In the Gospels According to Matthew and Luke, the Sermon on the Mount, and the Plain provide distillations of the teachings of Jesus; teachings Jesus lived for, teachings that eventually made Jesus so dangerous to the oppressive Roman Empire that they executed him as an enemy of the state. The very heart of these sermons is Jesus’ teaching on non-violence. I can think of no better way to begin my own preparations to preach on this Luke 6:27-38 than to look to the work of the great Walter Wink. I will always be indebted to this amazing teacher for all that I have learned and continue to learn from him. The videos below comprise the various parts of a lecture that Wink offered on the subject of Jesus’ teaching on Non-Violence. For anyone who aspires to follow Jesus this lecture is a must see. Wink’s books are well worn friends that I have often thumbed through to find more than a nugget or two to enable me to teach anew something that I have long since come to know as a result of Wink’s excellent work! His enlightening trilogy: Naming the Powers, Engaging the Powers, and The Powers that Be along with Jesus and Nonviolence: A Third Wayshould be at every preacher’s fingertips as we proclaim Jesus’ radical way of being in the world. Follow this link to a sermon based on these resources.
Once upon a time, in a poor Chinese village, there lived a farmer and his son. The farmer’s only material possession, apart from the land and a small hut, was a horse that he had inherited from his father. One day, the horse ran away, leaving the farmer with no animal with which to work the land. His neighbours, who respected him for his honesty and diligence, went to the farmer’s house to say how much they regretted his loss. The farmer thanked his neighbours for their visit, but asked them: ‘How do you know that what just happened is a misfortune in my life?’
Someone muttered to a friend: ‘He obviously doesn’t want to face facts, but let him think what he likes, after all, this is better than him being sad about it.’ So, his neighbours went away, pretending to agree with what the farmer had said.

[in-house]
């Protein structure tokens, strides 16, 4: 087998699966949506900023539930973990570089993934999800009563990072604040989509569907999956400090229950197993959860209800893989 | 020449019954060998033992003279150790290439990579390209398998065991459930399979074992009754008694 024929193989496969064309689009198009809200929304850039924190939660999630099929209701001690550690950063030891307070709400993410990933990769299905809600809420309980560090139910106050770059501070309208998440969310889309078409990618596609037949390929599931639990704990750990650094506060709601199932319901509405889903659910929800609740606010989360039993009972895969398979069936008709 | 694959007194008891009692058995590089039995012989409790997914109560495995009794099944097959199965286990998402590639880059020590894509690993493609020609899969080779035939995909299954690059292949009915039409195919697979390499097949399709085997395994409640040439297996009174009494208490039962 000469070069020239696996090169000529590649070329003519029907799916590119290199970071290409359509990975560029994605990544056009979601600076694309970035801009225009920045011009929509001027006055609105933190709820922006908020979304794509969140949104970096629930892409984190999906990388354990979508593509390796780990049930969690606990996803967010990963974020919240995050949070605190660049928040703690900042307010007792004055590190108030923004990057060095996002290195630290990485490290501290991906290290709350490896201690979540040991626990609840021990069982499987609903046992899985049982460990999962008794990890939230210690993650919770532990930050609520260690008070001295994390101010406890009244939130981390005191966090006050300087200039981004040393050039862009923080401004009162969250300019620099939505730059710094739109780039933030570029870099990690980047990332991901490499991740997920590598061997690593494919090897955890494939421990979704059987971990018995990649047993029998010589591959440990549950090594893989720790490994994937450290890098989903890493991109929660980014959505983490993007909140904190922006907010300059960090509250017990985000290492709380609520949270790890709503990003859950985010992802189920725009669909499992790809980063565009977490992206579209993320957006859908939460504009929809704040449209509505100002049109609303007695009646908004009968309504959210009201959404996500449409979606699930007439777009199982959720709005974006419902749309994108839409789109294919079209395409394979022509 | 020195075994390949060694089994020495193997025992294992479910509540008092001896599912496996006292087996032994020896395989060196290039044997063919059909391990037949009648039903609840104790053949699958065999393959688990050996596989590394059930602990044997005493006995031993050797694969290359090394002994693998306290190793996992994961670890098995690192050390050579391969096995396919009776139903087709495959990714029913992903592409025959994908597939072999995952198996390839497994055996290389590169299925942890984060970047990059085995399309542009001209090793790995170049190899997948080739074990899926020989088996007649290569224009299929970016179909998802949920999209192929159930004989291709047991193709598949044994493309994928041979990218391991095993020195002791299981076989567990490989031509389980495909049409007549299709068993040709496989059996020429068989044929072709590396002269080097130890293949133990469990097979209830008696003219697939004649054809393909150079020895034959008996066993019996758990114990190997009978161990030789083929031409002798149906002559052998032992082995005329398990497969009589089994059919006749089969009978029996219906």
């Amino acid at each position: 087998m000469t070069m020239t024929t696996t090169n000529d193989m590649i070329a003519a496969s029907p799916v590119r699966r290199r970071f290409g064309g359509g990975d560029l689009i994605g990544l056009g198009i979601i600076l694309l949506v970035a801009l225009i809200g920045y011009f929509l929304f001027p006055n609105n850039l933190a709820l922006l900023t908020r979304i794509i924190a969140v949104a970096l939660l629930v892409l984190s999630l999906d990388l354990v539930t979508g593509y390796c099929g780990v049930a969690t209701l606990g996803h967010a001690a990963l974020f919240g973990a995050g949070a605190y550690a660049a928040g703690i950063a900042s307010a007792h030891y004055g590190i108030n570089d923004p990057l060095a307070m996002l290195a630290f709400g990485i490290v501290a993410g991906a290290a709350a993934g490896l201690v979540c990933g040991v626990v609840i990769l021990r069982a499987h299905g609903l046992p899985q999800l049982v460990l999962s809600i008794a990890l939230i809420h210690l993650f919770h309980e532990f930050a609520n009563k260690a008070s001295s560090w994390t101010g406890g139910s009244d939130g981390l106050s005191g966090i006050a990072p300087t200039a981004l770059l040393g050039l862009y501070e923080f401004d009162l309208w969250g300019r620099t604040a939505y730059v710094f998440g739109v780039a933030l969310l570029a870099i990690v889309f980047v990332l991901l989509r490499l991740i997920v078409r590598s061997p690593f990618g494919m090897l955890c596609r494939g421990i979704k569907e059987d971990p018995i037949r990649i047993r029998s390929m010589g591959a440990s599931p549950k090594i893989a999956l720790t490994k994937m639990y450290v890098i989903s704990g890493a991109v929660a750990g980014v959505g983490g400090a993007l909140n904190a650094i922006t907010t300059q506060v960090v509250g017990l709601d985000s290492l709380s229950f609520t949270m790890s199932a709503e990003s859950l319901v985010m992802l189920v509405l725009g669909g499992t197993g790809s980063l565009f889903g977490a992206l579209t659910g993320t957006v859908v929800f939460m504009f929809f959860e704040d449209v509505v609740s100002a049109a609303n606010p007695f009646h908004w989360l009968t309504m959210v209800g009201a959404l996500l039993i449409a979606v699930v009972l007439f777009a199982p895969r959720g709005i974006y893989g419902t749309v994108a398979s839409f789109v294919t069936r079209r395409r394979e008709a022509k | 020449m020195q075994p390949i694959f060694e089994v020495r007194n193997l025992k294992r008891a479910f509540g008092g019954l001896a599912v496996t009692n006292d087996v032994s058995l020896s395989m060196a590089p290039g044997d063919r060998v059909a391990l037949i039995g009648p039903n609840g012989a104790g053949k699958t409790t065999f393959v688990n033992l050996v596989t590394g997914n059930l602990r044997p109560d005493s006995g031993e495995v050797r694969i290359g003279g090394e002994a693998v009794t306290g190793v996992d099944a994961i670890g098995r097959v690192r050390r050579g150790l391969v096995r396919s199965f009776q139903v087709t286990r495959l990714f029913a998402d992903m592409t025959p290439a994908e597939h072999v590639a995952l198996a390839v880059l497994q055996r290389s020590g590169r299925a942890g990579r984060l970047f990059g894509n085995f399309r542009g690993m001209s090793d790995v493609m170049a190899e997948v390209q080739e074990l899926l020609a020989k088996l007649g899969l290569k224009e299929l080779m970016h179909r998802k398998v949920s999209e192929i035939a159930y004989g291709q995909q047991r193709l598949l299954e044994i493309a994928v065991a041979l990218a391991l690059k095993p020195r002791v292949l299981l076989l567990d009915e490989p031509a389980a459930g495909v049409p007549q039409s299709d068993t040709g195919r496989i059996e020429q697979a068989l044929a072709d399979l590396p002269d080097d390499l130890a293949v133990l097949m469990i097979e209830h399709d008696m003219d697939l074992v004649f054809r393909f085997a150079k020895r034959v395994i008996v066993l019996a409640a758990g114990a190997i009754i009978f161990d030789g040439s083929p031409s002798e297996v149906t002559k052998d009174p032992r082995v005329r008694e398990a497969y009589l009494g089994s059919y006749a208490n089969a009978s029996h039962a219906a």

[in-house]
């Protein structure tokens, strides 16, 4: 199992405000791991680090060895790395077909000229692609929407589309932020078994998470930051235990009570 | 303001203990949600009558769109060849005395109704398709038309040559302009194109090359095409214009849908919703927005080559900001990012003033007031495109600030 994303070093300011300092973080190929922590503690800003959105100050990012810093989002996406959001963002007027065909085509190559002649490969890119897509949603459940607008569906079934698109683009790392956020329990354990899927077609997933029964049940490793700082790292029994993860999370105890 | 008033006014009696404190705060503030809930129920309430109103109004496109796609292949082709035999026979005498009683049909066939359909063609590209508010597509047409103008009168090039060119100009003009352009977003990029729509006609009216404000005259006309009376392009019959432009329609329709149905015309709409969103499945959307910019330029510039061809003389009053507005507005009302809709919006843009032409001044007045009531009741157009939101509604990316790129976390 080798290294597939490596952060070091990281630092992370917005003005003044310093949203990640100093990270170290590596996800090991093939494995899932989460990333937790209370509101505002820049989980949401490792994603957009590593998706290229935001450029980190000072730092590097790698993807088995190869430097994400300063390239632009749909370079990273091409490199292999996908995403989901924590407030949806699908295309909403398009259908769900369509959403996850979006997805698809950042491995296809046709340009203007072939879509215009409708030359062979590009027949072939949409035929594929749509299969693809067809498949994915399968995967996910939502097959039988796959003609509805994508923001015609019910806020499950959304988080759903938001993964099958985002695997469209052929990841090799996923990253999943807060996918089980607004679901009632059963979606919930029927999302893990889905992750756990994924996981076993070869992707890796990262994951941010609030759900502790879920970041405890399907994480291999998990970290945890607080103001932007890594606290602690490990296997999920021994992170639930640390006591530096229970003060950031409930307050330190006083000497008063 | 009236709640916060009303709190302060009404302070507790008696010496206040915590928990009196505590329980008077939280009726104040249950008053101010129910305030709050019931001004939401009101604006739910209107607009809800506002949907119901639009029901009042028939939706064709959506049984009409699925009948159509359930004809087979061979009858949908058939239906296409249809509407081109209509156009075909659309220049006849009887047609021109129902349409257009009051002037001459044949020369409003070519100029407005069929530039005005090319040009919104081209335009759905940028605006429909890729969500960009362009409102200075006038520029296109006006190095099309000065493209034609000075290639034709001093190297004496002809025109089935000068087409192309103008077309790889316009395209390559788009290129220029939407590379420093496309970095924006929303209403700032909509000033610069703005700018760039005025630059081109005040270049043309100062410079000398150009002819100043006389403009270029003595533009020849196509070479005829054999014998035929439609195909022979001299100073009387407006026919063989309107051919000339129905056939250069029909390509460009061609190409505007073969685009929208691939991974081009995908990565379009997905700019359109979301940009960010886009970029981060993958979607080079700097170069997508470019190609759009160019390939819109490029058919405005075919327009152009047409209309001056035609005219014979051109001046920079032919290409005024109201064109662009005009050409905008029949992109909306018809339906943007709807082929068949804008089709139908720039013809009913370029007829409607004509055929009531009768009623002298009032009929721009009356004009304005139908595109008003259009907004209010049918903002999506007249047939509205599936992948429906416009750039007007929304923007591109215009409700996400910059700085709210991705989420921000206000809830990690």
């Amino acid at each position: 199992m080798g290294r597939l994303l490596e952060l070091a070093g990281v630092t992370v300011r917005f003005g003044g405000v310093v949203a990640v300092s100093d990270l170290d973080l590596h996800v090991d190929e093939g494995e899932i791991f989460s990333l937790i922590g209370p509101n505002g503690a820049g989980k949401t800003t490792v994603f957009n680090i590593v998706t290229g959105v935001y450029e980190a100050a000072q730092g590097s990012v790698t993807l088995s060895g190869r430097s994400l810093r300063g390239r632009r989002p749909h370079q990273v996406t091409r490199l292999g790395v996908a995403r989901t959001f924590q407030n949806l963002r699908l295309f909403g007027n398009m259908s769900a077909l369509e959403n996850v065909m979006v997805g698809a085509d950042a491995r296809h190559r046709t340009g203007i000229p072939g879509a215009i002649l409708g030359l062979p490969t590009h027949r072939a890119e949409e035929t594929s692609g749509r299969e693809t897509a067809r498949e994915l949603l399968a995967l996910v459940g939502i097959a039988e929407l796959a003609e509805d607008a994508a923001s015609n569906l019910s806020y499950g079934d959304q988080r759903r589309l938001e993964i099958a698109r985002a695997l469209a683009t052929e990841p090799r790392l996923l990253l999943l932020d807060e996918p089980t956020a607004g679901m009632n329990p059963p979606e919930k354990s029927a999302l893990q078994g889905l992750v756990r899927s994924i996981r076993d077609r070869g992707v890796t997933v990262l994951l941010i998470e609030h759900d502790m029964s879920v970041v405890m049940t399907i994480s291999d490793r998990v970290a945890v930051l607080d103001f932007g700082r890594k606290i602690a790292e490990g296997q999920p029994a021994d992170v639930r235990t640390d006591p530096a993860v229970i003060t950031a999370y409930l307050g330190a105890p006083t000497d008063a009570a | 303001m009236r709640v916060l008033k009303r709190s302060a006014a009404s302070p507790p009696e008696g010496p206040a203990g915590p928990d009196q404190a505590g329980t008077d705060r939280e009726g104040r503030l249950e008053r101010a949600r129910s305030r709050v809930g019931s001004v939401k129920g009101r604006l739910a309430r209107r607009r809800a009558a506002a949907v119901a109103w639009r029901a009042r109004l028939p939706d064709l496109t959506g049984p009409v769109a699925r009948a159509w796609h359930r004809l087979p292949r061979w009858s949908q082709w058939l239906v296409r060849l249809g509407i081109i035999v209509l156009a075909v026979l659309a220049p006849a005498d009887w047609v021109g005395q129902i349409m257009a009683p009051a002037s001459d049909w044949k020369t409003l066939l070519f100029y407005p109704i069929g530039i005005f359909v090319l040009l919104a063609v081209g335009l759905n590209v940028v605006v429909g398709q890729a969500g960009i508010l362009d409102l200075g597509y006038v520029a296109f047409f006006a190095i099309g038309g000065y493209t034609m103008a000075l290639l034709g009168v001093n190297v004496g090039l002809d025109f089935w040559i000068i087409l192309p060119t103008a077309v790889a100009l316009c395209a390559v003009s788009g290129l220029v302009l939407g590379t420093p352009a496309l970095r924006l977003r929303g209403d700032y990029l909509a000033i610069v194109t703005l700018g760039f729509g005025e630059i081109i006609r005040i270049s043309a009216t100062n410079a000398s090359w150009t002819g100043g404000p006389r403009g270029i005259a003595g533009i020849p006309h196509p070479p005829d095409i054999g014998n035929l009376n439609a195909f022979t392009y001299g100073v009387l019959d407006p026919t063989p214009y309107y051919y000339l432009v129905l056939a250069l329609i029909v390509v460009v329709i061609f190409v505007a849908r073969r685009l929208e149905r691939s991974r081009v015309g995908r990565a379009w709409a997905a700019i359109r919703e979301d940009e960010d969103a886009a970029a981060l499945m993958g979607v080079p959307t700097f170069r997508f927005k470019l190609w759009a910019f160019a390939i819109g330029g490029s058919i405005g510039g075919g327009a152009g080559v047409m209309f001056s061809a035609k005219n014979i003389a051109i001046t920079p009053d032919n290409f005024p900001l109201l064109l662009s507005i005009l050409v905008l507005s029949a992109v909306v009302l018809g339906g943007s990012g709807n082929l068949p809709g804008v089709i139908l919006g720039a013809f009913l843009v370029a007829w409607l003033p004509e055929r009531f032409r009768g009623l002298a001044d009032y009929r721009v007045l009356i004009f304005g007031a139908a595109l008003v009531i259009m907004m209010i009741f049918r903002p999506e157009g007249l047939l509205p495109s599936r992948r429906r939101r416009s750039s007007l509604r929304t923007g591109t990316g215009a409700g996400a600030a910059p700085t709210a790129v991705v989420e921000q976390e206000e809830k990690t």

A week later, the horse returned to its stable, but it was not alone; the horse brought along a beautiful mare for company. The inhabitants of the village were thrilled when they heard the news, for only then did they understand the reply that the farmer had given them, and they went back to the farmer’s house to congratulate him on his good fortune, ‘Instead of one horse, you’ve got two. Congratulations!’ they said.
‘Many thanks for your visit and for your solidarity,’ replied the farmer. ‘But how do you know that what happened was a blessing in my life?’
The neighbours were rather put out and decided that the farmer must be going mad, and, as they left, one of his neighbours spoke for them all when he said: ‘Doesn’t the farmer realize that the horse is a gift from God?’
A month later, the farmer’s son decided to break the mare in. Unfortunately, the animal bucked wildly and threw the boy off; the boy fell so violently that he broke his leg. The neighbours returned to the farmer’s house, bringing presents for the injured boy. The mayor of the village solemnly presented his condolences to the farmer, saying how sad they all were about what had occurred.
The farmer thanked them for their visit and for their kindness, but he asked: ‘How do you know that what just happened is a misfortune in my life?’
These words left everyone dumbstruck, because they were all quite sure that the boy’s accident was a real tragedy. As they left the farmer’s house, they said to each other: ‘Now he really has gone mad; his only son could be left permanently crippled, and he’s not sure whether the accident was a misfortune or not!’
A few months went by, and Japan declared war on China. The emperor’s emissaries scoured the country for healthy young men to be sent to the front. When they reached the village, they recruited all the young men, except the farmer’s son, whose leg had not yet healed. None of the young men came back alive. The son recovered, and the two horses produced foals that were all sold for a good price. The farmer went to visit his neighbours to console and to help them, since they had always shown him such solidarity. Whenever any of them complained, the farmer would say: ‘How do you know that what just happened is a misfortune?’ If someone was overjoyed about something, he would ask: ‘How do you know that what just happened is a blessing?’ And the people of the village came to understand that life has other meanings that go beyond mere appearance.[i]
Jesus’ comments about blessings and woes are sometimes interpreted as a forecast of what is to come. The poor shall be rewarded, the hungry will be filled, those who weep will laugh, being hated scorned, insulted, and spurned won’t be so bad because this will gain you a great reward. But woe to those who are rich because you’ve had yours now and there won’t be more of that. Woe to you who are full because you are going to be hungry. As for those of you who are laughing now, woe is me you are going to weep in your grief. As for you whom folks speak well of, well we all know what horrors are in store for you because we’ve seen it all before. It’s as if these blessings and woes are a kind of prediction of a reversal of fortunes.